Alum – A Material at the Crossroads of the Arts, Crafts, and Learned Inquiry

Alum – A Material at the Crossroads of the Arts, Crafts, and Learned Inquiry

Sven Dupre, Sylvie Neven, Marjolijn Bol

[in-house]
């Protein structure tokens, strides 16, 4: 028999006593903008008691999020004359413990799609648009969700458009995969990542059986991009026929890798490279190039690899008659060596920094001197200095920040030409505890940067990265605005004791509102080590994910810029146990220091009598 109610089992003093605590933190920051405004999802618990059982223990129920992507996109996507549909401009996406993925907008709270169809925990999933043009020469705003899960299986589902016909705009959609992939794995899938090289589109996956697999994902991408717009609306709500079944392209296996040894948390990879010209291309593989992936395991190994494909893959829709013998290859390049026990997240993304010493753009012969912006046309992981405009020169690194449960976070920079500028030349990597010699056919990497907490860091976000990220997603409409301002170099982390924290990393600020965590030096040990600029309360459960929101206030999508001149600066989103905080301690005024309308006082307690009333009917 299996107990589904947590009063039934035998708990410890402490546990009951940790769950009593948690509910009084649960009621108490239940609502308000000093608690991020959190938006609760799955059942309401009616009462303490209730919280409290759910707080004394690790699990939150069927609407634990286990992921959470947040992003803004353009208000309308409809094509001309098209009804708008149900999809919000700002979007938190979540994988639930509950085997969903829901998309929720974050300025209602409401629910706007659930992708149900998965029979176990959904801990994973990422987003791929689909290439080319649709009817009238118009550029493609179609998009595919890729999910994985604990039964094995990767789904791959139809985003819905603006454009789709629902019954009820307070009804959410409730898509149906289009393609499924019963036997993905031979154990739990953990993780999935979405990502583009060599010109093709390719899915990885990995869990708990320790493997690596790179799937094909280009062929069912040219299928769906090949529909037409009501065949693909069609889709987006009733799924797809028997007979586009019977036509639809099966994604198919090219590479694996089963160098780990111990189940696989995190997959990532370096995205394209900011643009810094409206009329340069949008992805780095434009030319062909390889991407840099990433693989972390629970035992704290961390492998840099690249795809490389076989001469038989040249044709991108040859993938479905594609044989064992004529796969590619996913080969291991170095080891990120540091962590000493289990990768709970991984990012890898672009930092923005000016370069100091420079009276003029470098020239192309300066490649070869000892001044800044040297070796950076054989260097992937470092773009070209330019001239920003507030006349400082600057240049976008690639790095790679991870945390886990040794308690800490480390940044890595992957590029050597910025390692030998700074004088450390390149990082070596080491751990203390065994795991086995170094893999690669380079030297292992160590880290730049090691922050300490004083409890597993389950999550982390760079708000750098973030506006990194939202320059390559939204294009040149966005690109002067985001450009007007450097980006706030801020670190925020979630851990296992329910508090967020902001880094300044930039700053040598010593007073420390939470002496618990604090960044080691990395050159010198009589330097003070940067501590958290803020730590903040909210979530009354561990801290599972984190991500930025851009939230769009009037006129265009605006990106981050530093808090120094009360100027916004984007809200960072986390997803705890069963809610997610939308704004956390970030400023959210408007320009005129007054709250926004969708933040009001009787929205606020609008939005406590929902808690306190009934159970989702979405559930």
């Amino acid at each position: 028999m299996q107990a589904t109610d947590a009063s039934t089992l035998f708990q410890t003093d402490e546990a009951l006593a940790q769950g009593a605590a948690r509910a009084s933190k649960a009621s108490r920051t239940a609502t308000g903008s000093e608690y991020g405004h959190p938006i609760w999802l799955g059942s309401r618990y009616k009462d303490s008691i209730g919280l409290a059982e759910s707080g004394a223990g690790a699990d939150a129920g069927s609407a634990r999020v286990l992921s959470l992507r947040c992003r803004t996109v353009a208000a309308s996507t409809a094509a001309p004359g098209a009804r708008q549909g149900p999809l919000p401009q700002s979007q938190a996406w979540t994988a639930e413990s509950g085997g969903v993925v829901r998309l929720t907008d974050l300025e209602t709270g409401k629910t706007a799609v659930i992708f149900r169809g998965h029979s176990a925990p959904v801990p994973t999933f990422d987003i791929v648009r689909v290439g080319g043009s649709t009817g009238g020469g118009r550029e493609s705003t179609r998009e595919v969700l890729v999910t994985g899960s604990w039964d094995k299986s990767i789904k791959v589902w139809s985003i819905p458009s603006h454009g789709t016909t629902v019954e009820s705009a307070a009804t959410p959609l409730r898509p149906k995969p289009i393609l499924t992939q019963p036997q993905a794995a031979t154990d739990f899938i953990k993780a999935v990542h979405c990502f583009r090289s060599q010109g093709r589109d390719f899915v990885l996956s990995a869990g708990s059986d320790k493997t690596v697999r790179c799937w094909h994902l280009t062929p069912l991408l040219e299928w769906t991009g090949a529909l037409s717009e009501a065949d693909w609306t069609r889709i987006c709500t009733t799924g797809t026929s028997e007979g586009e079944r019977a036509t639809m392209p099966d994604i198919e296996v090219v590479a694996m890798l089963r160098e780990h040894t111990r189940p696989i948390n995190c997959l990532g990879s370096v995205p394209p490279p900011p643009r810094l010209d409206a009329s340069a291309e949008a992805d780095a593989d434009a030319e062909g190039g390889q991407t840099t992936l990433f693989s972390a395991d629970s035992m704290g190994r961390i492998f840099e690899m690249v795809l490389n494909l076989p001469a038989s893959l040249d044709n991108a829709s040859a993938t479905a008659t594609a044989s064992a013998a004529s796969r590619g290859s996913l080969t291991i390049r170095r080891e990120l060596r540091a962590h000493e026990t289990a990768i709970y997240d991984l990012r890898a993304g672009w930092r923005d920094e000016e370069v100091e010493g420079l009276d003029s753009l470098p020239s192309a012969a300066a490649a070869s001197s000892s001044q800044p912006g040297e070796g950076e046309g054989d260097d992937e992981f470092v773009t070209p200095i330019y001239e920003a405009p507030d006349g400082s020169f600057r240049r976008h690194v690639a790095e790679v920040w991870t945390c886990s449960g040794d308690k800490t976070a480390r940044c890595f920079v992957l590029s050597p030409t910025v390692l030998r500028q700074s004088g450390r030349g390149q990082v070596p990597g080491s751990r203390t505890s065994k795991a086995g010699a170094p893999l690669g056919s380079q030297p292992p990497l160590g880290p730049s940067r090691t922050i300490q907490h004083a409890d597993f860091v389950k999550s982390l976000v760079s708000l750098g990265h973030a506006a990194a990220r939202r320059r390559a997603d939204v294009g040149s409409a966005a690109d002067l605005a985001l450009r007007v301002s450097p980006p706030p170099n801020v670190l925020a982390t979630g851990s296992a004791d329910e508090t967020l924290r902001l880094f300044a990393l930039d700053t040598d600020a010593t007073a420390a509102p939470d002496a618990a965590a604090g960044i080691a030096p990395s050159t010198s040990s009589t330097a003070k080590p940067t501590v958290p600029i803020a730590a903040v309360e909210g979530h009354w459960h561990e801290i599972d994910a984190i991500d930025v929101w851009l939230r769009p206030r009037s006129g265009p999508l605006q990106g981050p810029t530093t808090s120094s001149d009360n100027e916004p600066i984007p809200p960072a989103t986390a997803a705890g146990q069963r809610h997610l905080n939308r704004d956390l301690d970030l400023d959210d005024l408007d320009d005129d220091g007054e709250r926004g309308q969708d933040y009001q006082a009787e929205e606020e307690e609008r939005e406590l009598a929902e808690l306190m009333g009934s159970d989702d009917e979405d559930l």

During medieval and pre-modern times, alum was used for a variety of purposes in artistic and craft contexts. Alum was one of the most important chemical compounds involved in the dyeing of textiles and the manufacture of organic lakes, used in painting and illuminating techniques. It acts as a siccative agent in the preparation of oils and varnishes. It was employed in the making of glues, in the coloration and the treatment of various supports (bones, parchment, paper, wax), in the manufacture of pigments, such as verdigris, and the purification of ultramarine. Part of an international scientific coordination network on the “Exploitation of Mediterranean Alums in Europe”, this project in the making on the history of alum aims at writing the history of the use of alum in the arts, crafts and learned inquiry. Investigating the history of alum, we consider the interconnectness and dissemination of knowledge between the arts, crafts and learned inquiry and the various ways in which it relied on commercial, cultural, technological and scientific exchanges.